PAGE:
How to find probability in different basis representations?

The matrix representation of the Hamiltonian is given in the position basis: $\{|+a\rangle,|-a\rangle\}$. $$H = \begin{pmatrix} E_{0} & E_{-A} \\ E_{-A} & E_{0} \end{pmatrix}$$

The initial state of a system is also given in terms of the position basis:

$\mid \psi \rangle = \frac{1}{5}[3|+a\rangle + 4|-a\rangle]$.

To find the probability of the a particular energy eigenvalue, why is it incorrect to choose the coefficient of $|-a\rangle$ so that it would be $\left(\frac{4}{5}\right)^2$?

Instead, we have to transform to the Hamiltonian basis, using the eigenvectors of the Hamiltonian. Why can't we use the position basis?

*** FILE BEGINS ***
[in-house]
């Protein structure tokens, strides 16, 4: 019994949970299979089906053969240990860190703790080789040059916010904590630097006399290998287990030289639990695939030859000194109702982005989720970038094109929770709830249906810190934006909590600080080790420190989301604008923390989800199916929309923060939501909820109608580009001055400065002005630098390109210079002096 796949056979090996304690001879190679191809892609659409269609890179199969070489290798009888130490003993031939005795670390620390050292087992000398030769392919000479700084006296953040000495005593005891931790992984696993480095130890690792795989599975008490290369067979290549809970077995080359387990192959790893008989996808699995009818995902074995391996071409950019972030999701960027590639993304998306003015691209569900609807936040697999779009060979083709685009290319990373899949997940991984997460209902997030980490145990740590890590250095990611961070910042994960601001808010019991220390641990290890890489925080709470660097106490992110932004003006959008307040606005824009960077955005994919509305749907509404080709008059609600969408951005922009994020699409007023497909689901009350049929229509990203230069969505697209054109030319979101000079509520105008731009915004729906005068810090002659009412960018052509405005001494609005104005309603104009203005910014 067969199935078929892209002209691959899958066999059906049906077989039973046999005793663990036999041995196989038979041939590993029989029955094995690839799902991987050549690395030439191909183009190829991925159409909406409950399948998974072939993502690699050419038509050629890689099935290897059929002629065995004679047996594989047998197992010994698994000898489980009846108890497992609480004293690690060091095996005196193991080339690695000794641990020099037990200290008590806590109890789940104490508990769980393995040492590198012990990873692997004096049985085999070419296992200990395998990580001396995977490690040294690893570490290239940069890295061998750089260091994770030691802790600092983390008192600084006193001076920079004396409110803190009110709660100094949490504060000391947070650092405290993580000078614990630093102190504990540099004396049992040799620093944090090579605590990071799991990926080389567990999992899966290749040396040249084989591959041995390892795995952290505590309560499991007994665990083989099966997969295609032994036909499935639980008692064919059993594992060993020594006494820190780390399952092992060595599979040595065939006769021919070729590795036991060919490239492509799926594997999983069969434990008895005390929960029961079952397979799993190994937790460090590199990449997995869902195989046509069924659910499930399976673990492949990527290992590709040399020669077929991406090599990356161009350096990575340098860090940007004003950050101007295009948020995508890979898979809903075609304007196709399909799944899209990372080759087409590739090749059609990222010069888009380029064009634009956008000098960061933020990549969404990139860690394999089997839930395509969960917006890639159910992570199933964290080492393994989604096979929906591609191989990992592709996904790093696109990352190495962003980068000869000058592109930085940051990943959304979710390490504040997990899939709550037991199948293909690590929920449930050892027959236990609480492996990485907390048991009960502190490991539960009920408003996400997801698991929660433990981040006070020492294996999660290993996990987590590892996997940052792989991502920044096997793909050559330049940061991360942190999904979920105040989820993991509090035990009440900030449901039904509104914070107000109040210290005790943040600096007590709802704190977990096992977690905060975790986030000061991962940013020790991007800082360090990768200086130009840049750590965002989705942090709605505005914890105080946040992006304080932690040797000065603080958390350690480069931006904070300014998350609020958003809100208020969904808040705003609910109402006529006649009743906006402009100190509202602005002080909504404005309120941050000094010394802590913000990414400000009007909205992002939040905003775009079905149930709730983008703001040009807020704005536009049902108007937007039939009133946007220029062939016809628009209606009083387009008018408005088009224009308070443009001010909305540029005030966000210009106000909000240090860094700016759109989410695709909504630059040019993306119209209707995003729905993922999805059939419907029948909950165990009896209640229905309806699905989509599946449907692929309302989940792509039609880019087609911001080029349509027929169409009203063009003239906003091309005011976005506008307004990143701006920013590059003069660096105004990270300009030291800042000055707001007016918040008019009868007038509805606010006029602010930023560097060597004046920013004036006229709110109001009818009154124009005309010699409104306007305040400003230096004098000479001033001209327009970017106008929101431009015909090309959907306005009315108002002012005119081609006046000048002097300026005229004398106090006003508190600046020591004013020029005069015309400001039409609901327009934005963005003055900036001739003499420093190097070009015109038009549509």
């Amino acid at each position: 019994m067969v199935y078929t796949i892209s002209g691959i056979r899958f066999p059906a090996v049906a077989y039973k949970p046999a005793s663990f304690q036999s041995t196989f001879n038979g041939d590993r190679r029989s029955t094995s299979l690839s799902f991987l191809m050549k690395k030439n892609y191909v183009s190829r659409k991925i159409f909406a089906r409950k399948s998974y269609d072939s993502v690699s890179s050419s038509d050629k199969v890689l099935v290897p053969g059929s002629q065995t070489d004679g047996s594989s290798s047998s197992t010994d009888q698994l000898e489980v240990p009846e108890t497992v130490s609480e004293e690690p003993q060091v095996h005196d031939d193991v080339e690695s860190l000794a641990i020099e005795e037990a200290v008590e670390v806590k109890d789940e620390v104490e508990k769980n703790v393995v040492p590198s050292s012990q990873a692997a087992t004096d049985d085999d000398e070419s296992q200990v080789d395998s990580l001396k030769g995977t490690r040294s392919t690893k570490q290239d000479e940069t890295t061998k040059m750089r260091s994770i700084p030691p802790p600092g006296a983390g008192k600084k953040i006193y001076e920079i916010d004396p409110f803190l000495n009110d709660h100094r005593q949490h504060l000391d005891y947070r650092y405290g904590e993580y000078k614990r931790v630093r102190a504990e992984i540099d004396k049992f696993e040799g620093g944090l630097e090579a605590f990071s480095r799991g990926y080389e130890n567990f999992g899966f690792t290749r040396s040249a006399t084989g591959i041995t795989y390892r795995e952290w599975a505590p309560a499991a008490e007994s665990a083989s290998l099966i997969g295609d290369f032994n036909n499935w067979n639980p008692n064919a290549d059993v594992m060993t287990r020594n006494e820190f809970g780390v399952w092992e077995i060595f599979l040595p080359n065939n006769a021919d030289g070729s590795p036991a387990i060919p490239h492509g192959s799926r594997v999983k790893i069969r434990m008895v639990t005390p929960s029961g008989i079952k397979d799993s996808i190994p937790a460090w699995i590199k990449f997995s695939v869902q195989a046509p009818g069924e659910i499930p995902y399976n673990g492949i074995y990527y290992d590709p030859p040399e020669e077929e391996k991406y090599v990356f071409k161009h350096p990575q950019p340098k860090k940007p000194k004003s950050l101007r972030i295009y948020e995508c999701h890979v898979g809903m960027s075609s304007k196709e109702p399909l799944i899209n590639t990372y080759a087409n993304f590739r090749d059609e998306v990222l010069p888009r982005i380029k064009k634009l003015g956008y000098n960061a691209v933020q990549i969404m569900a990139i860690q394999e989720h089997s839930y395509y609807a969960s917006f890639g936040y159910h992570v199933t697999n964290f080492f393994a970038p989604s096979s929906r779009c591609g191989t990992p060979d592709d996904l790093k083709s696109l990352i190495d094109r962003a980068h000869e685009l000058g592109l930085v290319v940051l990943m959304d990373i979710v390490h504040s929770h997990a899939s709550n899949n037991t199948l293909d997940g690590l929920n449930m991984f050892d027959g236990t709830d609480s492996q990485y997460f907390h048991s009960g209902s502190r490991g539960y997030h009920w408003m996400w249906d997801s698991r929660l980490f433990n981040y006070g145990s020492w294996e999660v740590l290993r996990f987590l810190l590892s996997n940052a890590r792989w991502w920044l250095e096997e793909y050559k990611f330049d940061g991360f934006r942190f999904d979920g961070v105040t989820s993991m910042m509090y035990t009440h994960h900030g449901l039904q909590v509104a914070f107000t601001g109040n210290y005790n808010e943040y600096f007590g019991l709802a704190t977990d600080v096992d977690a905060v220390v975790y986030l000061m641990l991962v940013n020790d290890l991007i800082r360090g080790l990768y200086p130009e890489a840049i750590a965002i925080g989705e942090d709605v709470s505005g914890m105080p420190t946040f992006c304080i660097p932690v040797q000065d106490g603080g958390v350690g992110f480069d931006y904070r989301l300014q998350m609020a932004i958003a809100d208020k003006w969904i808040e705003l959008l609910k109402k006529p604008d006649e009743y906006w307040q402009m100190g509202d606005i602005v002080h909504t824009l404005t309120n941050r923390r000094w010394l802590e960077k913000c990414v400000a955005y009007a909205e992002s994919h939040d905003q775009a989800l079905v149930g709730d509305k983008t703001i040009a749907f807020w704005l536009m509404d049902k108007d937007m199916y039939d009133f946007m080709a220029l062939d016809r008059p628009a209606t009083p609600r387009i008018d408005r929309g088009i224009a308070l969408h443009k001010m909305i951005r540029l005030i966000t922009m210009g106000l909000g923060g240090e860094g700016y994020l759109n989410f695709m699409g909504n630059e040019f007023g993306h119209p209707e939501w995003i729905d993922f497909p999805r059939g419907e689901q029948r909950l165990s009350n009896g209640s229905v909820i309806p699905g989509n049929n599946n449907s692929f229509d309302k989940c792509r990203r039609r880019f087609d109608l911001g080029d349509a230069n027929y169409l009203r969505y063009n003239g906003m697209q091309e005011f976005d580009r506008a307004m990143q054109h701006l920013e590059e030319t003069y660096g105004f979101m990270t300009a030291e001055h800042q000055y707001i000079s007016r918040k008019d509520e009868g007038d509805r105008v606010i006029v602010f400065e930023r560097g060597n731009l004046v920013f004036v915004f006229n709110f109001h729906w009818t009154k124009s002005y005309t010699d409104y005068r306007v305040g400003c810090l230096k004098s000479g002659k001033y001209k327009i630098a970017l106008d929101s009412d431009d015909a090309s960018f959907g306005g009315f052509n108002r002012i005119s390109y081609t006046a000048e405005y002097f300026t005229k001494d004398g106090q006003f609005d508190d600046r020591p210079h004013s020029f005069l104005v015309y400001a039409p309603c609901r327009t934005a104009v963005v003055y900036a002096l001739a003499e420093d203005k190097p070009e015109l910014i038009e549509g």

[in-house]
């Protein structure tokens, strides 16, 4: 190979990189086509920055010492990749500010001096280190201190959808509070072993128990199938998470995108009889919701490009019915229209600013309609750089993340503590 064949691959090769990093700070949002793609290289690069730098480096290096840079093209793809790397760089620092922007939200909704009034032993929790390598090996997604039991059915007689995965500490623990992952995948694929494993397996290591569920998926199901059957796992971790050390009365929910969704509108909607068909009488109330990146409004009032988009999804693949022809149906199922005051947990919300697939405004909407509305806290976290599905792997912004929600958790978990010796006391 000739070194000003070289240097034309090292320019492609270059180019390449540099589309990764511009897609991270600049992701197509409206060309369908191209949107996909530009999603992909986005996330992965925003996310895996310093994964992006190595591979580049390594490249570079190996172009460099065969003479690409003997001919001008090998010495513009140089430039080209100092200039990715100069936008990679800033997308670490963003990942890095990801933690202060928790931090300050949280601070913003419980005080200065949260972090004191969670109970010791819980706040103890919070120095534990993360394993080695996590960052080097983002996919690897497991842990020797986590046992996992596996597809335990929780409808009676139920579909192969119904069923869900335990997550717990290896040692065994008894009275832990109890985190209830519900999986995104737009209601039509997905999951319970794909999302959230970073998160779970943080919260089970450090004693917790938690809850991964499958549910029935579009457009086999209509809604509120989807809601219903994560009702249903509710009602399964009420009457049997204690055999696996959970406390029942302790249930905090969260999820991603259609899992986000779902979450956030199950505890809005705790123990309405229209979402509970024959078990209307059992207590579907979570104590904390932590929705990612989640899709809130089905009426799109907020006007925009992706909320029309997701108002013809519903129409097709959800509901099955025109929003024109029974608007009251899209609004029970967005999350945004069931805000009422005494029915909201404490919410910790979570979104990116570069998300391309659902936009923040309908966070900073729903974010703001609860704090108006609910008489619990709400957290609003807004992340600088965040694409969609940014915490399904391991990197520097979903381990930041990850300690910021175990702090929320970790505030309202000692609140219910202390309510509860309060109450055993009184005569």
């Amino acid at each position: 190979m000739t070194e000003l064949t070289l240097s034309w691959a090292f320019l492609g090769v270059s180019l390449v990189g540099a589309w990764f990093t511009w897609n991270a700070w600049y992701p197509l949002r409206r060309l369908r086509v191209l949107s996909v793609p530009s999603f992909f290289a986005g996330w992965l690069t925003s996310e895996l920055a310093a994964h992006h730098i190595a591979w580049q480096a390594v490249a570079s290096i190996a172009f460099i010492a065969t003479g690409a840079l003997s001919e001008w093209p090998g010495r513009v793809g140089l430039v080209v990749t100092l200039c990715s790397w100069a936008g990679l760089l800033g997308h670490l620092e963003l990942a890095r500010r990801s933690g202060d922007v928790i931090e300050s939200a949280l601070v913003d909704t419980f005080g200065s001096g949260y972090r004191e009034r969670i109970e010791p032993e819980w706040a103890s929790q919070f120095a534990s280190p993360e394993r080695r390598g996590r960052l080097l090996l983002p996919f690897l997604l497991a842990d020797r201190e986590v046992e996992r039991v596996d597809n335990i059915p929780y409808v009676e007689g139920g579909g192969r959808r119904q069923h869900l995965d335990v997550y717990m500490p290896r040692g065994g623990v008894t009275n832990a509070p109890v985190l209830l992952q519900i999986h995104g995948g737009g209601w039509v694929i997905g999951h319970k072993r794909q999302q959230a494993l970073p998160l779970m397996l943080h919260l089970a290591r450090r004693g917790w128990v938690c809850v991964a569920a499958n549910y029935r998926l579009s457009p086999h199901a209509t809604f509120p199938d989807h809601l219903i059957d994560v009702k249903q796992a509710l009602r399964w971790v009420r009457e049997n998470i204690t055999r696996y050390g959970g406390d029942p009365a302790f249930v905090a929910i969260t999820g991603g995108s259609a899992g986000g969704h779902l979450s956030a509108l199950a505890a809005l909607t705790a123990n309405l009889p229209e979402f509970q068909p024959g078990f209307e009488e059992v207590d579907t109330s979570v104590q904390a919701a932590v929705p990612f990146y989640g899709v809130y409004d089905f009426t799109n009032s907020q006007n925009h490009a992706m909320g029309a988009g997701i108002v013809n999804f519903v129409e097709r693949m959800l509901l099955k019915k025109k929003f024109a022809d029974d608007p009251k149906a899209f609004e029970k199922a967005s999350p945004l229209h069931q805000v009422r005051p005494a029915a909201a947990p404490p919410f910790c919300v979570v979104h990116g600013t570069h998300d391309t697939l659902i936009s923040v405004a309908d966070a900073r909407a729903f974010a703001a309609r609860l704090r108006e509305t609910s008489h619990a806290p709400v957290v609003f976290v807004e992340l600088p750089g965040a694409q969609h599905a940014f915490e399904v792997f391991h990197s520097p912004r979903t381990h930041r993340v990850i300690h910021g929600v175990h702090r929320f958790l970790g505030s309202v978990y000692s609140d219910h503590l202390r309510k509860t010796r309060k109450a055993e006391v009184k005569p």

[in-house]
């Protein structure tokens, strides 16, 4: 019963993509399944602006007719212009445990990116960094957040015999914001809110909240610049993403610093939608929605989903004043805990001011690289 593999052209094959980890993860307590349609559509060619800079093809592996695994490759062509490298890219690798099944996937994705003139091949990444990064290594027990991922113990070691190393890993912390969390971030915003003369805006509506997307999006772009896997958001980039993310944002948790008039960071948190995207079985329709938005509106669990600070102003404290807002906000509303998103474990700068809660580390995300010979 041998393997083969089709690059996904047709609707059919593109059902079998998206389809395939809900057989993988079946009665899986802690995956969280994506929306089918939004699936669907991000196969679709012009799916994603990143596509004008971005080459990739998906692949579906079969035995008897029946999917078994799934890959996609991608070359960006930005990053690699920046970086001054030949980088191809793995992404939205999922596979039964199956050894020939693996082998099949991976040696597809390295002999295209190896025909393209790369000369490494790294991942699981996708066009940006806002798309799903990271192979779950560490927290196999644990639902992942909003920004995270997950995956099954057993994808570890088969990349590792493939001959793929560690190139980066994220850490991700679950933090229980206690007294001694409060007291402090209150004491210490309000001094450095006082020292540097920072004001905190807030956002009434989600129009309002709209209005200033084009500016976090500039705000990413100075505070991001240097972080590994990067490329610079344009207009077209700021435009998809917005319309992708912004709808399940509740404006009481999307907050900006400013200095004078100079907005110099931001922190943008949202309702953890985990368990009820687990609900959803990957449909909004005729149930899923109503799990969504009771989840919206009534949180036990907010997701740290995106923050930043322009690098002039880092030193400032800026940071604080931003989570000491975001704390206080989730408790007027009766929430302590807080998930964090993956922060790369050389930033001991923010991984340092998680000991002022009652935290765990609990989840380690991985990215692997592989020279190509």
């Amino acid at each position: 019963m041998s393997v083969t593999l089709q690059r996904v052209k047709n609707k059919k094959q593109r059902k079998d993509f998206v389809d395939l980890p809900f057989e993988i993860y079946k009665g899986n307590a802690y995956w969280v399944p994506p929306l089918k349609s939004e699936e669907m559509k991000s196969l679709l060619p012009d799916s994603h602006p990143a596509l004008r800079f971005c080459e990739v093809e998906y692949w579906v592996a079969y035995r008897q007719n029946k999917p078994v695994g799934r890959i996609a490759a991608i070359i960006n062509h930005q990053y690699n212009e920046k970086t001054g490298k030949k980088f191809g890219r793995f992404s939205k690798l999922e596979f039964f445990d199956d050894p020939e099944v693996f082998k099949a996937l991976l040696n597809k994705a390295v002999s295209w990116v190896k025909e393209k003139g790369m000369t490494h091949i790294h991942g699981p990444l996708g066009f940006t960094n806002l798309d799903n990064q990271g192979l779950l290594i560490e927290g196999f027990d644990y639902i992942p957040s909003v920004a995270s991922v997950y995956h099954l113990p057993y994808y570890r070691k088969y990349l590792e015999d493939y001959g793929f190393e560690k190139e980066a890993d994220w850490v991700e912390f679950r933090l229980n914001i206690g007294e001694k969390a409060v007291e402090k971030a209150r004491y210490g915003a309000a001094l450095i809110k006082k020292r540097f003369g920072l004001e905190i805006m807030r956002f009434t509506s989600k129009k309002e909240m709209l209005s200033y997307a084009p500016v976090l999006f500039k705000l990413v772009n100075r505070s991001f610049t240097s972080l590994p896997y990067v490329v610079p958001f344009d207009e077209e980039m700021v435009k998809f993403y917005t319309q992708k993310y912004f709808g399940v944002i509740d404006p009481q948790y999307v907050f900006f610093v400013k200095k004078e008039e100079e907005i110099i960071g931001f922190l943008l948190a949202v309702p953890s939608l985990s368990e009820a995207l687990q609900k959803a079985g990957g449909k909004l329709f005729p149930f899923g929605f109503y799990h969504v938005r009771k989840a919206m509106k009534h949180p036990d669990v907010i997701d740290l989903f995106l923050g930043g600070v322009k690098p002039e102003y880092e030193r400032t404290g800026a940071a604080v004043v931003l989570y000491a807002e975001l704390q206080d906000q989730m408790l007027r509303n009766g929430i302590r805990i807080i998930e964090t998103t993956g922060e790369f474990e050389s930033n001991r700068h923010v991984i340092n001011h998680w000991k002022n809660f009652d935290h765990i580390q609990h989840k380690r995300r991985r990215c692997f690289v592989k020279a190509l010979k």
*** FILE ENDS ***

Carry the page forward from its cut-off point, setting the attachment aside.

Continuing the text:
Now, in you case, the probability $|4/5|^2$ corresponds to the following: $$P(\text{-}a) = |\langle \text{-}a|\psi\rangle|^2.$$ This is the probability of projecting (by measurement) the state of the system into $|-a\rangle$. This corresponds to computing the probability of obtaining the eigenvalue $\text{-}a$ as a result of your measurement. If you want to know the probability of being in a give energy state, you have to compute the following probability $$P(E) = |\langle E|\psi\rangle|^2.$$ where $|E\rangle$ is the state with energy $E$ (eigenstate of the Hamiltonian). Therefore, in order to compute the braket $\langle E|\psi\rangle$ you need to write $|\psi\rangle$ in the basis of Hamiltonian's eigenstates: in this basis, the solution is trivial.